The violation of psychological contract : possible causes for the failure of organizational incentive systems to motivate knowledge sharing : a thesis presented in partial fulfilment of the requirements for the degree of Master of Management in Human Resource Management, Massey University, Palmerston North, New Zealand

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Researchers and practitioners have linked the survivability of organization to their ability to manage their knowledge resource. This ability of the organizations depends on providing the technological support for the creation of knowledge, organizational structures (such as the organization reward systems) and the willingness of their employees to share their knowledge. Developments in information and communication technologies have facilitated organizations in developing the infrastructures that are required for the dissemination of knowledge. Organizations are thus left with the challenge of developing organizational structures that will motivate knowledge sharing among its employees. The knowledge sharing problem, which was once seen as an issue of capturing can codifying information, is now seen as a challenge of motivating individuals, the true owner of knowledge, to share their valuable resource. Behavioural scientists have taken interest in knowledge sharing as a form of helping behaviour which is directed at the organizations or member within the organizations. Although organizations have great desire that their managers engage in this behaviour, it is the discretion of their employees whether they want to share or withhold their knowledge. Organizational structural control mechanisms (such as the performance evaluation systems) have limited success in enforcing such behaviour as there are no means of measuring its outputs. Organizations depend on their incentive systems to motivate knowledge sharing. Research into motivation indicates that there is no easy fix to achieve this. Organizations have to balance the use extrinsic and intrinsic motivators, considering the specific motivational requirements of their employees. Motivational interventions, such as the use of incentives, are dependent on the level of trust the employees have in their managers and the organization in whole to deliver on those incentives in a fair and equitable manner. Where trust levels are not sufficient, employees tend to ignore such incentives and tend to further disinvest discretionary efforts. The current study used the psychological contract theory as a frame work for understanding the dynamics of the employee-employer exchange. The central premise of the theory is that employees tend to lose trust in the organization or the agent of the organization, when they perceive that their expectations have not been met. In addition to the lost of trust, psychological contract violation is also negatively associated with desirable organization behaviours and attitudes – such as commitment, in-role and extra-role effort – and is positively associated with undesirable organization behaviours and attitudes such as intention of turnover. The current study used a qualitative research design to investigate how the violation of the psychological contract can add to the ineffectiveness of the organization incentive system to motivate knowledge sharing. Using semistructured interviews the participants were provided with short scenarios (vignettes) which simulated occurrences of psychological contract violation. The participants, acting as informants, responded to question with regards to how the situations depicted in the vignettes would affect the vignette characters’ work behaviours, specifically their desire to share knowledge.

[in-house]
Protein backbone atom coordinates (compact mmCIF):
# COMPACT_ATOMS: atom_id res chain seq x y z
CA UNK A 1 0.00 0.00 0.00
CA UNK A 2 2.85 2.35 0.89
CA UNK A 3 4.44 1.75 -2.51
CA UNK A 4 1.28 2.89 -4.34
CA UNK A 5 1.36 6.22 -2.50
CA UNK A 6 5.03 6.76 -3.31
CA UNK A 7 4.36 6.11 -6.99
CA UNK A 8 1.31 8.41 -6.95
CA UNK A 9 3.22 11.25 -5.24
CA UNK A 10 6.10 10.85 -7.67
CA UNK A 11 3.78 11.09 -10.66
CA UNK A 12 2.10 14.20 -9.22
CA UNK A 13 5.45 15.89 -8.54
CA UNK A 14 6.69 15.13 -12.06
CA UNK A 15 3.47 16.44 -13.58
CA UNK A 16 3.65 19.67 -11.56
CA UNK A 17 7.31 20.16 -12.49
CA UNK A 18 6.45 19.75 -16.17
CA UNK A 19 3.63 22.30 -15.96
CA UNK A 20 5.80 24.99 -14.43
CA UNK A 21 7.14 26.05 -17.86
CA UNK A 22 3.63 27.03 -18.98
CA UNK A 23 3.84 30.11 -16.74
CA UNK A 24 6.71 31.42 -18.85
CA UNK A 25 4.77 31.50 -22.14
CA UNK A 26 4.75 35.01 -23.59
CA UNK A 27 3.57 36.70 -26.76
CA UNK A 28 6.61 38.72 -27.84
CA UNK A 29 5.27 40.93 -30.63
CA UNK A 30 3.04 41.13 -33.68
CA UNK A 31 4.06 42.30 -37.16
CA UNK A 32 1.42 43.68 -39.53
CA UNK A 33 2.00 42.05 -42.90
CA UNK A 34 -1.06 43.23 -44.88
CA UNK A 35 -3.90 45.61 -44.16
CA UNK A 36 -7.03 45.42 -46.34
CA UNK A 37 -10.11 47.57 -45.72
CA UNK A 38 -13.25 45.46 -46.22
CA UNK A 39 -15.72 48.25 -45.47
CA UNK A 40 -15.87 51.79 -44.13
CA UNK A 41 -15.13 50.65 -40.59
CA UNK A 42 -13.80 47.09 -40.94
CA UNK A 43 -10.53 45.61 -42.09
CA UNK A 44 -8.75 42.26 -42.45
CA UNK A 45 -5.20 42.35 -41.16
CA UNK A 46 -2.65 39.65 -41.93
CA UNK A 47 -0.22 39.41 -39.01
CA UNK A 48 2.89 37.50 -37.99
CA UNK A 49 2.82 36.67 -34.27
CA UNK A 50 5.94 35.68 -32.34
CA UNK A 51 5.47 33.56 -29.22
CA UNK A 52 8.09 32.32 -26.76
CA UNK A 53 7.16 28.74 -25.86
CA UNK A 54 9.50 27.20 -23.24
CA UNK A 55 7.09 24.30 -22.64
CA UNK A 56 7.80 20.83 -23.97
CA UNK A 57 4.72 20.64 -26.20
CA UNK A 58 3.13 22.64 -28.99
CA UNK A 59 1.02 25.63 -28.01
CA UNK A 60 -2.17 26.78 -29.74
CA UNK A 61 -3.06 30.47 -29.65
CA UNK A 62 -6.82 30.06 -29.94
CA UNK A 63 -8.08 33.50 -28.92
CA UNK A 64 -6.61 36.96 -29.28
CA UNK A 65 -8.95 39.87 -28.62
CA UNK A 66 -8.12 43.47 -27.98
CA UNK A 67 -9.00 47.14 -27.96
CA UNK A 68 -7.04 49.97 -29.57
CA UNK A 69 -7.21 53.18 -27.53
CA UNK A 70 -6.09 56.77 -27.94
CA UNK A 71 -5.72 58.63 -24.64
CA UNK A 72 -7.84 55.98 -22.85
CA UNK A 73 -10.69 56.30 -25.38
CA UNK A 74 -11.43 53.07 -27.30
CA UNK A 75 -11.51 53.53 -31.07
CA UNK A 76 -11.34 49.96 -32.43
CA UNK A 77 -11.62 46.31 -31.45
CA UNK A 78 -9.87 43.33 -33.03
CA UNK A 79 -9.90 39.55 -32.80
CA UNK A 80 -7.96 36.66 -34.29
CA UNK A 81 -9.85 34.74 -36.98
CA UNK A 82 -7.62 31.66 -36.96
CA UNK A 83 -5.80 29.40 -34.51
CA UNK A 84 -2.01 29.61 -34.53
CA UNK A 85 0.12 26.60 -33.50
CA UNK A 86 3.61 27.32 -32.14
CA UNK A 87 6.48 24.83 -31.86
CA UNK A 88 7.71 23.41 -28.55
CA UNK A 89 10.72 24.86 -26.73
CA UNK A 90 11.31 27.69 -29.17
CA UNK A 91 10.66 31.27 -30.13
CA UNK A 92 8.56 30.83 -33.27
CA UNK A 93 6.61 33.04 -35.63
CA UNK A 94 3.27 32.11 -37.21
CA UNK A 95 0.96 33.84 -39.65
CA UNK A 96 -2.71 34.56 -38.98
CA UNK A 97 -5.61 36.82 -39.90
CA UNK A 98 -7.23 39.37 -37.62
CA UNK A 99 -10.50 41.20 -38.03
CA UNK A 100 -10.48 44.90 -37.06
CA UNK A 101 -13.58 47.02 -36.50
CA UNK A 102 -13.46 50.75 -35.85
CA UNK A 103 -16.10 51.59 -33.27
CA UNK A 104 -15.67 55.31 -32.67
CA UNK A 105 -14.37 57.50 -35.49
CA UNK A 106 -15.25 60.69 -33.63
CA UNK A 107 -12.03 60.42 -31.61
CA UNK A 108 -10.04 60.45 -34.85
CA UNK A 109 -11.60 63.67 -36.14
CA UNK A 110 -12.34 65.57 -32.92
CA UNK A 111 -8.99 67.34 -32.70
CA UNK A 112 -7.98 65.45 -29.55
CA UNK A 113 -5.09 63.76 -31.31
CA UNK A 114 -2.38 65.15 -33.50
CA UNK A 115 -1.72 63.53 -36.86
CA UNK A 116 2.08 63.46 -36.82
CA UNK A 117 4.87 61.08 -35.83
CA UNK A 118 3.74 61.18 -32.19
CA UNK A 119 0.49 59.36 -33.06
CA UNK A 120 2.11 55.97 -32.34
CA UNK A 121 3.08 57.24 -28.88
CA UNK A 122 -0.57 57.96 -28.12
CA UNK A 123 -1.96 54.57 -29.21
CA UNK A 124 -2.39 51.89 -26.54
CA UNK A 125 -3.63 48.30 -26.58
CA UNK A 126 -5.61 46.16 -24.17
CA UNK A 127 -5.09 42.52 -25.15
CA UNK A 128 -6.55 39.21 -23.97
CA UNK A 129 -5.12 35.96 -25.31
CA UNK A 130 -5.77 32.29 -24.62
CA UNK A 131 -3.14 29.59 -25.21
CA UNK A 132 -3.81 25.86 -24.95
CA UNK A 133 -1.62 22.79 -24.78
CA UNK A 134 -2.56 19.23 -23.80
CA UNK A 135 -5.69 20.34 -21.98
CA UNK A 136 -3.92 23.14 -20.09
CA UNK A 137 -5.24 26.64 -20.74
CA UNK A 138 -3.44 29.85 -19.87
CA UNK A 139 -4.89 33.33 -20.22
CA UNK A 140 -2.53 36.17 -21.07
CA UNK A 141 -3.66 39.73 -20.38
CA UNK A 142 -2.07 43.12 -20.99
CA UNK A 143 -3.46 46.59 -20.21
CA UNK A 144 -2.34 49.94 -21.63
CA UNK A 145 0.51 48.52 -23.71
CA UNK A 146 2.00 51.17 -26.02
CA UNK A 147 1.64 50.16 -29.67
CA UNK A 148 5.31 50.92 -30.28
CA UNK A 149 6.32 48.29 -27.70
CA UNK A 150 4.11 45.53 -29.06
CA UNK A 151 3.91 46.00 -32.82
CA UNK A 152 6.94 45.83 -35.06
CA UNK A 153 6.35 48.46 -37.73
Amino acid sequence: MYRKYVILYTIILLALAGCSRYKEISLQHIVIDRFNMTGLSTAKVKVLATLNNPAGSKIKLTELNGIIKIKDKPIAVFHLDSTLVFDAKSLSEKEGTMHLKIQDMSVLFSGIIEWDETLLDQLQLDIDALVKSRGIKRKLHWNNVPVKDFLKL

Organisational knowledge, Employee motivation